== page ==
Fitness and probity update
The Central Bank of Ireland's Dear CEO letter to all regulated financial services providers was published on 17 November 2020. The letter outlines the outcomes of the Central Bank's recent Fitness & Probity (F&P) thematic inspection. This looked at the processes in place to manage compliance with the F&P regime rather than compliance by individuals with the Fitness and Probity Standards. Banks and insurers were the subject of the inspection but the findings are being shared with – and are relevant to - all regulated financial services providers.
The Central Bank Reform Act 2010 introduced the Fitness and Probity regime which gives the Central Bank the power to vet and approve candidates for certain senior roles, prescribed by the Central Bank as pre-approval controlled functions (PCF). The F&P regime also sets Fitness and Probity Standards for PCF holders and those occupying other controlled functions (CF), such as those who interact with customers or make decisions affecting customers. The Central Bank recently expanded the list of PCF roles ahead of the introduction of an Individual Accountability Framework and Senior Executive Accountability Regime which will introduce conduct standards and additional compliance requirements for senior executives in specific roles, and conduct standards for other individuals, within some regulated financial service providers.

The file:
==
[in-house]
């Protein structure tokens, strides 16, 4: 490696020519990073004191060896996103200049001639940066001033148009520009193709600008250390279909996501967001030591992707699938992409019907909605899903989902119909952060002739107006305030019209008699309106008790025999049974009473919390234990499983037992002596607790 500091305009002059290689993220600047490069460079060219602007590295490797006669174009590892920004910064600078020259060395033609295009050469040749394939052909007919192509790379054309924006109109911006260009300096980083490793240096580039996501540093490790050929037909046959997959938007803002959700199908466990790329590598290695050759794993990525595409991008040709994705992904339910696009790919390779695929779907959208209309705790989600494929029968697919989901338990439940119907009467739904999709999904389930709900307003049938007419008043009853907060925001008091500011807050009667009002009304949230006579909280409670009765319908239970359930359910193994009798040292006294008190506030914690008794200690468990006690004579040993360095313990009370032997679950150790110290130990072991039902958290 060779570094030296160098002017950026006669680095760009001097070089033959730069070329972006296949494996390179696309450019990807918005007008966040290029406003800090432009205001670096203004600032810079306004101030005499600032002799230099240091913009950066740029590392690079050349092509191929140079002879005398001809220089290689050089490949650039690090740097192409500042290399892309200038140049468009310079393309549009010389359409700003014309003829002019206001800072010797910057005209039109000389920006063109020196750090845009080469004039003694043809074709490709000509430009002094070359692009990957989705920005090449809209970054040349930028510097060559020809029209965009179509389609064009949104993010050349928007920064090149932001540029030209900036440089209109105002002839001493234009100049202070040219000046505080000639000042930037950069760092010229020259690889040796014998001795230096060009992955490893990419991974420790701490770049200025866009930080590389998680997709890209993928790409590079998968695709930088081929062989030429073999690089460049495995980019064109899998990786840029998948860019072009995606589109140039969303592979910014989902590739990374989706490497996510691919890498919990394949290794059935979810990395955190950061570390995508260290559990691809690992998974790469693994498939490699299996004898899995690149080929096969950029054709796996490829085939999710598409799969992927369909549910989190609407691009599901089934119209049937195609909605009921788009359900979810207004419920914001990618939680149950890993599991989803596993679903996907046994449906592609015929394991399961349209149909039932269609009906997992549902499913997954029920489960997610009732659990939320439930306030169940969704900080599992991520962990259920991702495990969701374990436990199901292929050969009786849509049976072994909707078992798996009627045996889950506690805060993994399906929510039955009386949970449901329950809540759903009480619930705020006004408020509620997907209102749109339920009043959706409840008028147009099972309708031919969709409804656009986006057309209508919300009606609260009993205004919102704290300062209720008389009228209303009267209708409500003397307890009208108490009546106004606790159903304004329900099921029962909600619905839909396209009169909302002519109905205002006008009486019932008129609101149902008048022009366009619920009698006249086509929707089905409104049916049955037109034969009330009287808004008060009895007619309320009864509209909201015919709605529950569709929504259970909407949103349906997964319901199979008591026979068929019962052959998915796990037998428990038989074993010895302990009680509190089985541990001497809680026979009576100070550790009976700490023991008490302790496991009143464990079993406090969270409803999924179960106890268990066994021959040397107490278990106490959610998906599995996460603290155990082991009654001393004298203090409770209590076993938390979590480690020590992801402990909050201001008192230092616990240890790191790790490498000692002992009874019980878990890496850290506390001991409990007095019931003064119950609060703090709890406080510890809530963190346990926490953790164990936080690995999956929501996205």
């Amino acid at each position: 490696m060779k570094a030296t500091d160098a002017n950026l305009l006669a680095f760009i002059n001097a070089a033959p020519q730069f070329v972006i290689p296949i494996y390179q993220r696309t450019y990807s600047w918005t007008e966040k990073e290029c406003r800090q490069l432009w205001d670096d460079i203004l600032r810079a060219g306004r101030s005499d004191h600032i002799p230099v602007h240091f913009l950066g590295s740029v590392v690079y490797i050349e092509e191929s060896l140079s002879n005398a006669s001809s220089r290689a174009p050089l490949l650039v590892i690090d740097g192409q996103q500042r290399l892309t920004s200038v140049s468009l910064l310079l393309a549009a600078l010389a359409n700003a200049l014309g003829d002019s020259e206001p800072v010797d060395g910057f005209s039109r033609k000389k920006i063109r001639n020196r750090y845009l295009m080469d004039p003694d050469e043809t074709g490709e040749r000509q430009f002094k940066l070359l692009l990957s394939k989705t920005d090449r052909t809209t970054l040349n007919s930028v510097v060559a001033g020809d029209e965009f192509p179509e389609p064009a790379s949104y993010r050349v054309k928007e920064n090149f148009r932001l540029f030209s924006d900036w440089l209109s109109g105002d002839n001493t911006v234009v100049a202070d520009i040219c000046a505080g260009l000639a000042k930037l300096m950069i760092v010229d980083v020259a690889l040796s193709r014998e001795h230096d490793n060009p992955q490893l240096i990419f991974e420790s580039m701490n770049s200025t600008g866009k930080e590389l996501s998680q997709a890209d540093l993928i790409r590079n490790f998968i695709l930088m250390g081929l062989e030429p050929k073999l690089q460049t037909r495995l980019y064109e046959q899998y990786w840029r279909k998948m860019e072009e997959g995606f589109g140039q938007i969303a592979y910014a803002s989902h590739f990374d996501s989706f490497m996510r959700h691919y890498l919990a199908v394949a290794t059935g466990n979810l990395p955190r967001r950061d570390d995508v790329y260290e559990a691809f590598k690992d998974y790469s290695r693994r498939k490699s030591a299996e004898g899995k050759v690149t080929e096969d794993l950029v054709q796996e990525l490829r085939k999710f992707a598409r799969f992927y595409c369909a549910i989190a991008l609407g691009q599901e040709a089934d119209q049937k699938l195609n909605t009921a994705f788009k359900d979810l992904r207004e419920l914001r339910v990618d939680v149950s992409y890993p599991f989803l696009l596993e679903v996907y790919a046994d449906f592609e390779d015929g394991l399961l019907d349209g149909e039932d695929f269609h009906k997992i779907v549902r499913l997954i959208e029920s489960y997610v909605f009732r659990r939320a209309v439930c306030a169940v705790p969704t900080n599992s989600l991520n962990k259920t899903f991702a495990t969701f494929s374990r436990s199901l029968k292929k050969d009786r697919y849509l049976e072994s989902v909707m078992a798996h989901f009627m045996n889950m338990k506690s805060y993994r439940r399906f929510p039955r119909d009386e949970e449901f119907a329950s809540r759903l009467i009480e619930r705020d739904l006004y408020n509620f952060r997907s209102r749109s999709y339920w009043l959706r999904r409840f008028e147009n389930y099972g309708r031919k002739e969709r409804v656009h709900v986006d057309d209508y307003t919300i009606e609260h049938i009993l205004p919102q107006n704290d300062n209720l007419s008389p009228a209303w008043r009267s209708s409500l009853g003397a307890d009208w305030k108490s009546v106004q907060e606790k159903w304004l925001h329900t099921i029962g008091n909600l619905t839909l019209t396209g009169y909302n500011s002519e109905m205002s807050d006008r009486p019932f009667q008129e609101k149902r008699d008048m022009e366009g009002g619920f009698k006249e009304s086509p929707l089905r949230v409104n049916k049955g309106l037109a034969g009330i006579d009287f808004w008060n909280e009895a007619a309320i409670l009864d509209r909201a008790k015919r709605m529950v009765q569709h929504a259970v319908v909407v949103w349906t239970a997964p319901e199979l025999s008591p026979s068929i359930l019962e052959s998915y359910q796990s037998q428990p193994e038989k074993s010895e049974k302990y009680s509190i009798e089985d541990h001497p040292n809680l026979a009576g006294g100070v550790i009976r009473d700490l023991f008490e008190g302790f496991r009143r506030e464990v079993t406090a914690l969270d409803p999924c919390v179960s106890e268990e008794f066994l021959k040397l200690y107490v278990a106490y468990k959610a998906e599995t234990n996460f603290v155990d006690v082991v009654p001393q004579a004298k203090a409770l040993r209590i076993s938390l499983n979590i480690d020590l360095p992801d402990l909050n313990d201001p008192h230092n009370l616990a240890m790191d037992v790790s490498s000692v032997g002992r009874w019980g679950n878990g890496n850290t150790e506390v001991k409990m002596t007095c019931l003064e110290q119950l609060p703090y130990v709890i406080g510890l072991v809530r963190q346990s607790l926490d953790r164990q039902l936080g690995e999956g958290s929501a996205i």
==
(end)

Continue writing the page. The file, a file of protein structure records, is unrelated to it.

Key findings of the Central Bank's inspection included industry-wide issues and some examples of good practice. The main themes can be assessed as being related to governance, due diligence, outsourcing, regulatory engagement and expectations of the compliance function.
The Central Bank noted that some boards did not have a good level of awareness of F&P obligations. There was a lack of challenge at board level on proposed appointments to PCF roles and appointments to PCF roles were not always approved by the board. Succession planning did not meet regulatory expectations and succession plans did not set out the relevant F&P Standards for the roles and/or how the proposed successor would demonstrate or acquire the skills, competency or experience needed to meet the standards.